Murthy v. Missouri Puts Government Censorship on Trial

On Monday, the Supreme Court will hear arguments in Murthy v. Missouri, formerly Missouri v. Biden, the president whose administration has been accused of strong-arming Big Tech to remove “objectionable posts.” The attorneys general of Missouri and Louisiana, joined by doctors such as Jay Bhattacharya of Stanford, argue that the administration censored dissenting speech on COVID-19 and other policies by pressuring tech platforms to remove or restrict posts.

Unsustainable Spending Runs Wild in Biden Budget

On March 11, 2024, President Biden released his budget proposal for the U.S. government’s 2025 fiscal year. It’s a remarkable document because he seeks to permanently lock in the unsustainable spending that characterizes his administration’s fiscal policy.

The Politics of Inflation

February’s Consumer Price Index (CPI) showed prices up by 0.62% in the past month. If that rate of increase kept up for the rest of the year, the annual inflation rate would be 7.4%. But the CPI won’t keep rising that fast.

As Regulators Fight Big Tech Mergers, Startups Often Pay the Price
Regulators deterred Amazon’s acquisition of iRobot. They may also have deterred innovation and future competition.

Amazon announced on Jan. 29 that it would scrap its plans to acquire iRobot, maker of the popular vacuum Roomba. While a negative initial ruling on the merger from the European Commission in Nov. 2023 was likely the primary cause of Amazon walking away from a deal that had been valued at $1.7 billion in Aug. 2022, the U.S. Federal Trade Commission (FTC) reportedly also threatened action against the deal.

Another Year, Another Crisis

The one-year anniversary of the collapse of Silicon Valley Bank (SVB) is upon us. And while some of the factors behind that catastrophe have been tamped down, a new crop of problems have emerged to cast a shadow over the banking system and the health of the US economy. In the year since, only the sources of difficulty have changed.

Borrowing $10 Billion a Day, Every Day

On average, Uncle Sam borrows $10 billion a day, every day. If you stack $10 bills high enough to add up to $10 billion, the stack would rise 67.9 miles above the Earth’s surface. During much of the past year, Uncle Sam has been borrowing enough money to do that daily.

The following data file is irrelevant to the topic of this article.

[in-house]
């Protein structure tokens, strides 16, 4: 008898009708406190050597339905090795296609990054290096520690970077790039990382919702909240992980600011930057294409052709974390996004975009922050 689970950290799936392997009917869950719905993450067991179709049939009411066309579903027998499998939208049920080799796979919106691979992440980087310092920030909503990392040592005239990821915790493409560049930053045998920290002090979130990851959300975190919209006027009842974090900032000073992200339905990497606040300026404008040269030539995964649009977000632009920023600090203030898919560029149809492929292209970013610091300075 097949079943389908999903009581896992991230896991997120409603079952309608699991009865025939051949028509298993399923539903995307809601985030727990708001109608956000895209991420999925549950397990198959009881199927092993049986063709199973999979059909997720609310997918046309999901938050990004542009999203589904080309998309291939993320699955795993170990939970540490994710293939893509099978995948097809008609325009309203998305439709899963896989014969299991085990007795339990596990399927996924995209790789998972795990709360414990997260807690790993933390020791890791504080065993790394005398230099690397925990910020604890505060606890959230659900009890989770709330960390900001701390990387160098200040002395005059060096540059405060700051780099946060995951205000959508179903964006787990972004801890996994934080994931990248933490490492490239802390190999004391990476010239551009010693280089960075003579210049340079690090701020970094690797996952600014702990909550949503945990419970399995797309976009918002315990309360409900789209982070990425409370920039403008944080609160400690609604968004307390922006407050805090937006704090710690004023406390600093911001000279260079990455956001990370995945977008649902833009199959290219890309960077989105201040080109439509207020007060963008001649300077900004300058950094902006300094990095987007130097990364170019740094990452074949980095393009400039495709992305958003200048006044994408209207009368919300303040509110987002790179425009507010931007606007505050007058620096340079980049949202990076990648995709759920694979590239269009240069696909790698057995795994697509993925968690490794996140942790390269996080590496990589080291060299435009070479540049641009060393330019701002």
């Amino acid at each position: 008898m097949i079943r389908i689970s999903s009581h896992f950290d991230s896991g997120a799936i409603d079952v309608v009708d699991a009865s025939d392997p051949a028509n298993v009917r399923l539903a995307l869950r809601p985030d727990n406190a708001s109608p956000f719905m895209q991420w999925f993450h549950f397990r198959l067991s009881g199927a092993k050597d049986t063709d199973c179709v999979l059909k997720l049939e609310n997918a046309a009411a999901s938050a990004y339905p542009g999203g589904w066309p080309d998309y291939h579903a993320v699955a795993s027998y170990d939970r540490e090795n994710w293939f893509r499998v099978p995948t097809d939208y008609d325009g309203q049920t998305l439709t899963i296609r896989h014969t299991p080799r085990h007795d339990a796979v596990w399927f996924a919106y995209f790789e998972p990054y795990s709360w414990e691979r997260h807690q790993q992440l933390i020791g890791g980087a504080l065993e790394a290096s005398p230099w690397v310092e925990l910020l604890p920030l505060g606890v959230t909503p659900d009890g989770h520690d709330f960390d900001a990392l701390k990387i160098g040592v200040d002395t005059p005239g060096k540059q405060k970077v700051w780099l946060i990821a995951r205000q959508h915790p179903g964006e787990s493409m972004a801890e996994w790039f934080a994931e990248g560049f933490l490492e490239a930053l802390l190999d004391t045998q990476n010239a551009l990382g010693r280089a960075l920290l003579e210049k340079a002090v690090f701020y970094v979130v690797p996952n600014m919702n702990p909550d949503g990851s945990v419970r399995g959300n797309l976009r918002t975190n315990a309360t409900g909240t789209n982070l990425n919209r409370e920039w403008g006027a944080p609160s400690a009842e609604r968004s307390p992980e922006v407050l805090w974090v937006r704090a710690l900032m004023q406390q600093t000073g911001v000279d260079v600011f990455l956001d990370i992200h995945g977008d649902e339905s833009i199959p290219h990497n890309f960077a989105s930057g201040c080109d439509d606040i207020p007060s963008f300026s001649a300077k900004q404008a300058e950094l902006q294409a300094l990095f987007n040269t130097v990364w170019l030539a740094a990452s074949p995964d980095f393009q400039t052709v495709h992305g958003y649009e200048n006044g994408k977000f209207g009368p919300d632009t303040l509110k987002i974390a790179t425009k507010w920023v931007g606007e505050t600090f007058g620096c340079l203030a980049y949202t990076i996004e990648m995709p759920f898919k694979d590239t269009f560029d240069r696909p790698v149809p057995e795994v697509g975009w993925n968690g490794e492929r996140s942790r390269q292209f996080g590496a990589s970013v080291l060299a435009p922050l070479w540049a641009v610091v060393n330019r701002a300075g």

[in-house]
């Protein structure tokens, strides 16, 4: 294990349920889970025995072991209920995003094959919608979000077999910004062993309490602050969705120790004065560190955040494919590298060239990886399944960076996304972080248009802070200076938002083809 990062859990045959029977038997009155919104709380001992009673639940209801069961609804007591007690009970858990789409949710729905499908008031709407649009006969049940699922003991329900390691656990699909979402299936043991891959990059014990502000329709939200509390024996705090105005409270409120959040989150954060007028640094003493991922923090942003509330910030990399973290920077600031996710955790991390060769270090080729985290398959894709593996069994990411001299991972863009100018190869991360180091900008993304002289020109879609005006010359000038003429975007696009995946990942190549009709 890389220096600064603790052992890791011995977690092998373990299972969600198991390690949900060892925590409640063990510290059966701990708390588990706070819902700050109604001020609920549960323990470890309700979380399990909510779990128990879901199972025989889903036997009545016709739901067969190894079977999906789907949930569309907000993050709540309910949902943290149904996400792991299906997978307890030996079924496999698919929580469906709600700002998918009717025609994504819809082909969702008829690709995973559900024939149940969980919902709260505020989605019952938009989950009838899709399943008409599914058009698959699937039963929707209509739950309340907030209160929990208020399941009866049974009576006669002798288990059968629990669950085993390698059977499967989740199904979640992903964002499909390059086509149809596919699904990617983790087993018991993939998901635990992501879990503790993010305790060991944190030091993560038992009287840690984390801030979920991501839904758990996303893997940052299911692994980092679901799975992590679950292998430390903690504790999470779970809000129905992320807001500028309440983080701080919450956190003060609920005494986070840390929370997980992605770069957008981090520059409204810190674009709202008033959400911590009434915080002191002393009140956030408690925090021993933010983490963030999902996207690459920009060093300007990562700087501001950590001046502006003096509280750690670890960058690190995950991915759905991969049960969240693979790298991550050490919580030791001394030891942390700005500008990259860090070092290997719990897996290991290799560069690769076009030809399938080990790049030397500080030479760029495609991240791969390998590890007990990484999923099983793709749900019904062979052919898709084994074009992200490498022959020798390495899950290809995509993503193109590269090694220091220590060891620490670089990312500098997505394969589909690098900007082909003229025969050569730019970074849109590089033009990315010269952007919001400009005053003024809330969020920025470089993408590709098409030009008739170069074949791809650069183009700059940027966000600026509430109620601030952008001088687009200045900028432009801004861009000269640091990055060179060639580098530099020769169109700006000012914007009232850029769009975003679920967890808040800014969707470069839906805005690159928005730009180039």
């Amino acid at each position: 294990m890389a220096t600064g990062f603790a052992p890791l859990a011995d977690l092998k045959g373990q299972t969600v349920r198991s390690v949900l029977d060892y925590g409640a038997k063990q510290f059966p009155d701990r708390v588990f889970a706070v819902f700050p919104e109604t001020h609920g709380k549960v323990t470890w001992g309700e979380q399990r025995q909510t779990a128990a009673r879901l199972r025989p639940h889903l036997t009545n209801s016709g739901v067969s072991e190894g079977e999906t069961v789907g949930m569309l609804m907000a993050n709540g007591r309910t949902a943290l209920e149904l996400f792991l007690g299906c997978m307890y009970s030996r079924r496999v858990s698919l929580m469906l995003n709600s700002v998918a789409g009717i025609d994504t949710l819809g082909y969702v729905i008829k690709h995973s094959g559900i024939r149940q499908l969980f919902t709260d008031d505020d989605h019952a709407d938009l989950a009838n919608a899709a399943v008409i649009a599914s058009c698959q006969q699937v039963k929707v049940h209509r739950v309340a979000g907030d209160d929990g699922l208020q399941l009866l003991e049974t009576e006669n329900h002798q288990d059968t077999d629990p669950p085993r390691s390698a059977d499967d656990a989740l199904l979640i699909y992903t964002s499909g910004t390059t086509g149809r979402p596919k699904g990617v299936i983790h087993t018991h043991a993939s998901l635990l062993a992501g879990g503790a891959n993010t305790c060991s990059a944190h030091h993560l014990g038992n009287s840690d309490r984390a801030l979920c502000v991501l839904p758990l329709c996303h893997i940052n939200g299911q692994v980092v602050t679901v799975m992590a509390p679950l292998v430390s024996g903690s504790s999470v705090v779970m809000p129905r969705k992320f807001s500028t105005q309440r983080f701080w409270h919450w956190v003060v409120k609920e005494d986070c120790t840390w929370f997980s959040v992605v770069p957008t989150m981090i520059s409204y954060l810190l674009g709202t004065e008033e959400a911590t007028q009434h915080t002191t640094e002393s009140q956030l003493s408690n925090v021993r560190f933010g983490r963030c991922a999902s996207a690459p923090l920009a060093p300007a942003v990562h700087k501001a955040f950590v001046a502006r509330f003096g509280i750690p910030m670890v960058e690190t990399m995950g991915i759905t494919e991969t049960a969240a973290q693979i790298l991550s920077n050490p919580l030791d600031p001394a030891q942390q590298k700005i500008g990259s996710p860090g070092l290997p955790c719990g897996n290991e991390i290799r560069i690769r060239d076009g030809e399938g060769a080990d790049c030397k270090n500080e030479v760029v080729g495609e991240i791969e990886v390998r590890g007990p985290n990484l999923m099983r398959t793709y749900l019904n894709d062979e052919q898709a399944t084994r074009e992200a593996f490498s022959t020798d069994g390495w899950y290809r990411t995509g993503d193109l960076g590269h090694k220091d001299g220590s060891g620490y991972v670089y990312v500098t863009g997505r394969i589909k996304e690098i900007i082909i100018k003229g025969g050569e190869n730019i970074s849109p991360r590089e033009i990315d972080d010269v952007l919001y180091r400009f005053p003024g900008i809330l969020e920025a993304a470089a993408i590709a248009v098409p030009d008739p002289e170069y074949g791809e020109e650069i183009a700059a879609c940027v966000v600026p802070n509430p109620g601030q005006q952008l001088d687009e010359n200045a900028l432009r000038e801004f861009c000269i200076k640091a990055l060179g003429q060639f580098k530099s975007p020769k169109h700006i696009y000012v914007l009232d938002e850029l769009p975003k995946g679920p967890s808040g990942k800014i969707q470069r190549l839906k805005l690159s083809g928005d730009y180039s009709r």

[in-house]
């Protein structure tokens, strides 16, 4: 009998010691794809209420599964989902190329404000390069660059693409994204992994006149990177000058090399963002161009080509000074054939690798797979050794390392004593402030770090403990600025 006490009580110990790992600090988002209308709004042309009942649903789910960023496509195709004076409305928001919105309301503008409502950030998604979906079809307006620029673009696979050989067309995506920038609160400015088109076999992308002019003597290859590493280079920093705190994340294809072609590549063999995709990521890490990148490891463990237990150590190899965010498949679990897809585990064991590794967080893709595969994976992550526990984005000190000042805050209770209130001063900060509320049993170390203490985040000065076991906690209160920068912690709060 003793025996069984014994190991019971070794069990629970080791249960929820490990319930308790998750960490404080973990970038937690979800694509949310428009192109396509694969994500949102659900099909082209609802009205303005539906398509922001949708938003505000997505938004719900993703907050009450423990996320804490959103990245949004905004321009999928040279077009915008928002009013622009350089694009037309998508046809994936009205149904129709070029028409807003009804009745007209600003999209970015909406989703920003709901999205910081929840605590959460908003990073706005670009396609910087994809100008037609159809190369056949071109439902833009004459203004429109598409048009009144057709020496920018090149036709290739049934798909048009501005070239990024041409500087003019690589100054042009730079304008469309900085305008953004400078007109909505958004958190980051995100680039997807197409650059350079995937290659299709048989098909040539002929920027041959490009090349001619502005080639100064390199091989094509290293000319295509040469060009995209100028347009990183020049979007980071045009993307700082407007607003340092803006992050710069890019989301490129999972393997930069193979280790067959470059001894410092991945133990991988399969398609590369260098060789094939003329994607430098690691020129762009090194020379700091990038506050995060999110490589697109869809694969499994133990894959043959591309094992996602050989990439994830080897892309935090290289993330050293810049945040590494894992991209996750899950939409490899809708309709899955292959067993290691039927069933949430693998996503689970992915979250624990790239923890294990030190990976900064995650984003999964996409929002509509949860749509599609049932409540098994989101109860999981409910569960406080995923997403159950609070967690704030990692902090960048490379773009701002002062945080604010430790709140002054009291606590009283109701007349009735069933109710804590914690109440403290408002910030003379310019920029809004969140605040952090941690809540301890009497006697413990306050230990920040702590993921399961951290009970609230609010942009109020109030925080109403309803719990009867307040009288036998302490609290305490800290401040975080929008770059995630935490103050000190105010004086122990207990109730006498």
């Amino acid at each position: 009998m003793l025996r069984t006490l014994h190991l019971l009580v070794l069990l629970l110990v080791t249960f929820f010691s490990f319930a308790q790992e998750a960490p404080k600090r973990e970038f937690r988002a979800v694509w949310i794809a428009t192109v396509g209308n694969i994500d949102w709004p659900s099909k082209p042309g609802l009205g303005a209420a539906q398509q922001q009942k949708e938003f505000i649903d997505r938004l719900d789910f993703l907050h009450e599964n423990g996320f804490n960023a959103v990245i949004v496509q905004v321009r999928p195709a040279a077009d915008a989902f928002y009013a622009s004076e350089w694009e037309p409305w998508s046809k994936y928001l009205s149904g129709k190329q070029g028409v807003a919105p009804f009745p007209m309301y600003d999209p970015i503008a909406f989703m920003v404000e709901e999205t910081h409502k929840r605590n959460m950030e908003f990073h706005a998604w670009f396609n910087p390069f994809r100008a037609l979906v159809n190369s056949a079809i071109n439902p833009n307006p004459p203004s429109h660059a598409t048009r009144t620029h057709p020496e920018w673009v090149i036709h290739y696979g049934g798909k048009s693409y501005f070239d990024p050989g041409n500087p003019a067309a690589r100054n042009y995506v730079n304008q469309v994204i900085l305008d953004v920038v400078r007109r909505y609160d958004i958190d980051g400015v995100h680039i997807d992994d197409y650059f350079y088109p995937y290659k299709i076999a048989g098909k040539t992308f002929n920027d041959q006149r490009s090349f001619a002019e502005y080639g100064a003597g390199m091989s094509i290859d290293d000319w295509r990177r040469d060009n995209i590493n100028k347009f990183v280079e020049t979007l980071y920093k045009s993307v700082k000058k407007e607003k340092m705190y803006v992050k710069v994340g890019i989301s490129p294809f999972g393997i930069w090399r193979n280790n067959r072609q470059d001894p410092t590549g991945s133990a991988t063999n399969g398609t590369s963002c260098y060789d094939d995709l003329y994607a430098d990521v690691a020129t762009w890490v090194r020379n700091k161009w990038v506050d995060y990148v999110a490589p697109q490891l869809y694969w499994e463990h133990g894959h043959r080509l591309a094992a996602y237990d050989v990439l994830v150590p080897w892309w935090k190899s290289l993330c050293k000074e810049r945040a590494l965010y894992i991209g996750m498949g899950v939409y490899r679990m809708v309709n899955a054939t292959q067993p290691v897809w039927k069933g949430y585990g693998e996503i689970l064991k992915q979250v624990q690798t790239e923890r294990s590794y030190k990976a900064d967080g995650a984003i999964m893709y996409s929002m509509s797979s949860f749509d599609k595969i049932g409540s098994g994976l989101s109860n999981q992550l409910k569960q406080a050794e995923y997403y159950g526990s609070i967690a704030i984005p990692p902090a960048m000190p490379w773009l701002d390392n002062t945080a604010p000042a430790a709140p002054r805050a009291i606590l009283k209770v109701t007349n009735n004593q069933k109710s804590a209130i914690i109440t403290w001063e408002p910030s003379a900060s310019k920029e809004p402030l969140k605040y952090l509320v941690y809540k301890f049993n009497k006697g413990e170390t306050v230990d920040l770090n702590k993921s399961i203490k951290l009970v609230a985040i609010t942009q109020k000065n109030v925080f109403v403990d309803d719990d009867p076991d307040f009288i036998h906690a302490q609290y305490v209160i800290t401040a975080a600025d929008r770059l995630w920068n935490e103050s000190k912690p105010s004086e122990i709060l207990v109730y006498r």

President Biden’s Climate Aspirations

Most of what the political class calls policies are really aspirations with no policy content. They are feel-good statements that promote goals most people would support, with no associated policies that would move toward those goals. The following is an example.

Wendy’s Won’t Use Dynamic Pricing—But Should They?

They’re dead to me,” was the reaction of one friend when he learned of the plan, now characterized as an alleged plan, to introduce Uber-style surge pricing to Wendy’s fast food restaurants. No sooner did I begin writing this article (including the following line: “Given the initial reaction, it’s possible that the Wendy’s surge pricing plan will never see realization.”) than the company issued a statement saying that it would not implement those pricing methods. It characterized a phrase that CEO Kirk Tanner used during the 4th quarter conference call indicating that Wendy’s “w[ould] begin testing more enhanced features like dynamic pricing and daypart offerings along with AI-enabled menu changes and suggestive selling” as “misconstrued.”

Saying the Quiet Part Out Loud

Econ 101 instructors take note—a new illustration of the important microeconomic concept of incidence just dropped. Economists emphasize that there is a world of difference between legal and economic incidence. Legal incidence specifies who, on paper, has the right to claim a benefit or the obligation to bear a liability. Economic incidence analyzes which party receives a benefit or bears a cost in actuality. Who gets to command more or fewer resources?

Tariff Truths

In a classic case of damning with faint praise, former President Donald Trump recently expressed his affection for Chinese President Xi Jinping, while threatening to engage in a trade war with China if he is reelected as President. In typical Trumpian style, he feted Xi as a smart, strong leader while also stating that while he is not specifically looking for a trade war, import duties even greater than the 60 percent he was previously reported as considering are completely on the table. An equitable fellow if ever there was one, Mr. Trump has also announced plans to ostensibly revitalize American manufacturing by levying a 10 percent tariff on imported goods across the board. This is hardly new, nor limited to Trump, as President Biden has maintained his predecessor’s duties on some $370 million worth of Chinese imports. Both national conservatives and liberal protectionists are dead wrong about tariffs and growth.

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